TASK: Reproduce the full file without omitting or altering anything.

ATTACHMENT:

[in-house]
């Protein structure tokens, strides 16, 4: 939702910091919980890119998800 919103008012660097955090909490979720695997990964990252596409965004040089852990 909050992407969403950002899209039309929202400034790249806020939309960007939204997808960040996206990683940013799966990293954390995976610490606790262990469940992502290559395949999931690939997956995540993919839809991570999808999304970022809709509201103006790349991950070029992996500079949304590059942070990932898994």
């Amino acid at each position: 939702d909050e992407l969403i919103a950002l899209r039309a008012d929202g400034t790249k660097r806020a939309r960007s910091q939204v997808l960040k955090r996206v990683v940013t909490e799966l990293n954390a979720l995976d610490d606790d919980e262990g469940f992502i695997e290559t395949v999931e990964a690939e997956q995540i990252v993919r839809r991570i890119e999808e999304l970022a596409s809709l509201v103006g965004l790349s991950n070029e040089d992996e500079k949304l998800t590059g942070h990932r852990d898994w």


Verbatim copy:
[in-house]
């Protein structure tokens, strides 16, 4: 939702910091919980890119998800 919103008012660097955090909490979720695997990964990252596409965004040089852990 909050992407969403950002899209039309929202400034790249806020939309960007939204997808960040996206990683940013799966990293954390995976610490606790262990469940992502290559395949999931690939997956995540993919839809991570999808999304970022809709509201103006790349991950070029992996500079949304590059942070990932898994």
């Amino acid at each position: 939702d909050e992407l969403i919103a950002l899209r039309a008012d929202g400034t790249k660097r806020a939309r960007s910091q939204v997808l960040k955090r996206v990683v940013t909490e799966l990293n954390a979720l995976d610490d606790d919980e262990g469940f992502i695997e290559t395949v999931e990964a690939e997956q995540i990252v993919r839809r991570i890119e999808e999304l970022a596409s809709l509201v103006g965004l790349s991950n070029e040089d992996e500079k949304l998800t590059g942070h990932r852990d898994w």